The European Union (EU) is proposing to increase the number of animals being tested, which could mean thousands of them will be forced to inhale nanomaterials in deadly experiments.

Animal charities People for the Ethical Treatment of Animals (PETA) UK and the Royal Society for the Protection of Animals (RSPCA) have teamed together to call on Brussels to focus on promoting effective, humane non-animal methods instead of increasing the number of animal tests.

PETA UK have released a petition urging the European Commission and EU Member States to reconsider amending the Registration, Evaluation, Authorisation and Restriction of Chemical Regulation (REACH) which is meant to ensure chemicals are tested on animals as a last resort only.

"It is outrageous the European Commission has now proposed changes that call for even more tests on animals"

PETA UK's nanotechnology specialist, Dr. Jodie Melbourne, told Blasting News: "REACH is the largest animal-testing programme in the world, and PETA estimates from official reports that by 2016, more than one million animals had been used in tests to meet its requirements. So it is outrageous the European Commission has now proposed changes that call for even more tests on animals, make it more difficult to avoid such tests, and go against the REACH objective of promoting alternative methods for assessing the hazard potential of substances.

"It is also extremely disturbing that this was all suggested without full consideration of the impact that these changes would have on animal welfare, particularly as they could mean that thousands of animals will be subjected to experiments in which they are forced to inhale or ingest nanomaterials over periods of weeks or months before finally being killed and dissected.

"Decision-makers risk failing in their duty to afford animals adequate protection"

"Although the updates would not affect the requirement that animal testing be avoided wherever possible, which is present in all EU legislation, they could significantly undermine efforts to replace animal tests. By pushing for these changes and potentially ignoring Article 13 of the Treaty on the Functioning of the EU, which states that 'the Union and Member States shall pay full regard to the welfare requirements of animals' when formulating and implementing policy, decision-makers risk failing in their duty to afford animals adequate protection."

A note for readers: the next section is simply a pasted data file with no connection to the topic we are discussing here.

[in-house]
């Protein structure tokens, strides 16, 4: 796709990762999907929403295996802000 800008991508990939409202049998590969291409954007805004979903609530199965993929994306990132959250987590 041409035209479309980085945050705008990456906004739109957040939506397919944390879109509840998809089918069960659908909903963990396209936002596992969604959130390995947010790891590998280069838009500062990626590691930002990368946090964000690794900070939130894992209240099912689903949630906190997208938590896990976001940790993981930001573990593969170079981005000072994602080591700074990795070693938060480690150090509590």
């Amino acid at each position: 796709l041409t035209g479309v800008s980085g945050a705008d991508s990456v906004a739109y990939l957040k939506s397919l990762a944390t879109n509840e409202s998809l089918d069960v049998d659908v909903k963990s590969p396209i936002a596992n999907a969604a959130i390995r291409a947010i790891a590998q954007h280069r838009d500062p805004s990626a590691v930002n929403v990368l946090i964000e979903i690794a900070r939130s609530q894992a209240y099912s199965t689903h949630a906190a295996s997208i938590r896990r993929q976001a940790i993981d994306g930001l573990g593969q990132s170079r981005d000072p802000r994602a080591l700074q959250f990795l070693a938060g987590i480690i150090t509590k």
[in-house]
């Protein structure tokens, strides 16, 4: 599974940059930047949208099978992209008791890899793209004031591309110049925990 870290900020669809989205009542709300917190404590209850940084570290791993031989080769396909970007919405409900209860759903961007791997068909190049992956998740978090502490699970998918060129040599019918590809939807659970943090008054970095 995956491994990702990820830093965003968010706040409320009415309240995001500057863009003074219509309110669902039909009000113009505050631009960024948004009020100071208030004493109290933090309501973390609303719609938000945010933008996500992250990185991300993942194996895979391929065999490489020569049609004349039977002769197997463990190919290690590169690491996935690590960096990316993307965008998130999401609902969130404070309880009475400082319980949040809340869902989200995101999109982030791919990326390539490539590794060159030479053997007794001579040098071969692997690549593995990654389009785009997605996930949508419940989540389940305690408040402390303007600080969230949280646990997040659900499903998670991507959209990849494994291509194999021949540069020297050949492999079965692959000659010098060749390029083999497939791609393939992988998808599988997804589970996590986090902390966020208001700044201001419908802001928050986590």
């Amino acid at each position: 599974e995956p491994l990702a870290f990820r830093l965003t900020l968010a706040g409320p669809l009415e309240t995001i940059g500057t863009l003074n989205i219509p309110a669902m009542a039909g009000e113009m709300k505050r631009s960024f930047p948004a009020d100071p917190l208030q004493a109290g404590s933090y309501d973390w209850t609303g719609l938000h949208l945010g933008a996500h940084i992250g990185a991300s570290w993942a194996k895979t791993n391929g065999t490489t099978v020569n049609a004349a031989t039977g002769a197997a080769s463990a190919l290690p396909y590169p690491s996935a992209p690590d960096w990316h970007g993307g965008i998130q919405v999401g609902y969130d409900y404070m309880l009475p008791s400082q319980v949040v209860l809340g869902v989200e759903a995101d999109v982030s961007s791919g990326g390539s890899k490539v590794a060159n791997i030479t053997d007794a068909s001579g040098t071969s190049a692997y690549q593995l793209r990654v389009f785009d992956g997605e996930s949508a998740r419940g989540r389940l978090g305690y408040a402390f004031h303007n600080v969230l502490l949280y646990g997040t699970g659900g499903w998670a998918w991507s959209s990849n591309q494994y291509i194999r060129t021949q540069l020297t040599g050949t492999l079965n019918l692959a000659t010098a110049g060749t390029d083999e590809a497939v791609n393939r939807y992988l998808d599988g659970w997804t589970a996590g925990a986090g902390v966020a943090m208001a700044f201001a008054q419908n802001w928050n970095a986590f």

REACH was introduced by the EU in 2006 and came into full effect in 2007.

It requires chemical companies to provide information about the health effects and environmental hazards of almost every chemical in Europe.

According to PETA UK, their experiments rely on skin and eye tests and acute toxicity tests in which animals were given massive doses of chemicals.

The animal charity said the tests can last for months, or a lifetime, as animals are dosed with chemicals every day.

During reproductive toxicity tests, pregnant animals are force-fed chemicals to see if the substances will cause abnormalities or death in their babies.

PETA UK claims a single reproductive toxicity test can use 2,500 animals.

In 2012, PETA UK submitted a complaint to the European Ombudsman against the European Chemicals Agency for failing to ensure that animal testing is a last resort.

"Serious ethical concerns about the use of animals"

Penny Hawkins, head of the research department at the RSPCA, said they have serious ethical concerns about the use of animals in the safety assessment of chemicals and that greater efforts should be made to replace animal tests with humane alternatives.

She added this is essential for humane and innovative science in the twenty-first century.

A media spokesperson from the European Commission was approached by Blasting News for comment, but they declined to do so.

If you wish to sign PETA UK's petition trying to stop an increase in animal testing, it is still available on their website.